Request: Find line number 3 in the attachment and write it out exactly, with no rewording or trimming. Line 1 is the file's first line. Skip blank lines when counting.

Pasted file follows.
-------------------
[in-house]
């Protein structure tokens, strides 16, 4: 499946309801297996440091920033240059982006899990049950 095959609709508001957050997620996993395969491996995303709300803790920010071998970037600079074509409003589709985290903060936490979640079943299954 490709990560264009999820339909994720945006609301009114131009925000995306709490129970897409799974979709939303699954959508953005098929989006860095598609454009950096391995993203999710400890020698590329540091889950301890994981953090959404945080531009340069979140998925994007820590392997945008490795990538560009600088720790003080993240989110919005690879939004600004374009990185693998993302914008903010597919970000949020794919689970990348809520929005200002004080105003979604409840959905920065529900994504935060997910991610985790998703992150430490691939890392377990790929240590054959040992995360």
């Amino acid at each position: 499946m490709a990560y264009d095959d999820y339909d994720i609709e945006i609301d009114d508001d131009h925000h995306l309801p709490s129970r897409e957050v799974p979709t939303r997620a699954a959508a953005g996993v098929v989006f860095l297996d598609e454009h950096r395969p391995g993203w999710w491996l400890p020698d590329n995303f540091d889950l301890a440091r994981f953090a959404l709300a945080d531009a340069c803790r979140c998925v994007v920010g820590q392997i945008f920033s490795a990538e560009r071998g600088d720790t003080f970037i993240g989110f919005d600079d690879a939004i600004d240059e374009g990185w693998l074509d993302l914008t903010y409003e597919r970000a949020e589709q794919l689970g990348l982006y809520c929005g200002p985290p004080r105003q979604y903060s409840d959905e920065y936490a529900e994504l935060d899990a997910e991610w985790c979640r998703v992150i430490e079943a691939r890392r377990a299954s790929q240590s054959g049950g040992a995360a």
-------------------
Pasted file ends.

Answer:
């Amino acid at each position: 499946m490709a990560y264009d095959d999820y339909d994720i609709e945006i609301d009114d508001d131009h925000h995306l309801p709490s129970r897409e957050v799974p979709t939303r997620a699954a959508a953005g996993v098929v989006f860095l297996d598609e454009h950096r395969p391995g993203w999710w491996l400890p020698d590329n995303f540091d889950l301890a440091r994981f953090a959404l709300a945080d531009a340069c803790r979140c998925v994007v920010g820590q392997i945008f920033s490795a990538e560009r071998g600088d720790t003080f970037i993240g989110f919005d600079d690879a939004i600004d240059e374009g990185w693998l074509d993302l914008t903010y409003e597919r970000a949020e589709q794919l689970g990348l982006y809520c929005g200002p985290p004080r105003q979604y903060s409840d959905e920065y936490a529900e994504l935060d899990a997910e991610w985790c979640r998703v992150i430490e079943a691939r890392r377990a299954s790929q240590s054959g049950g040992a995360a």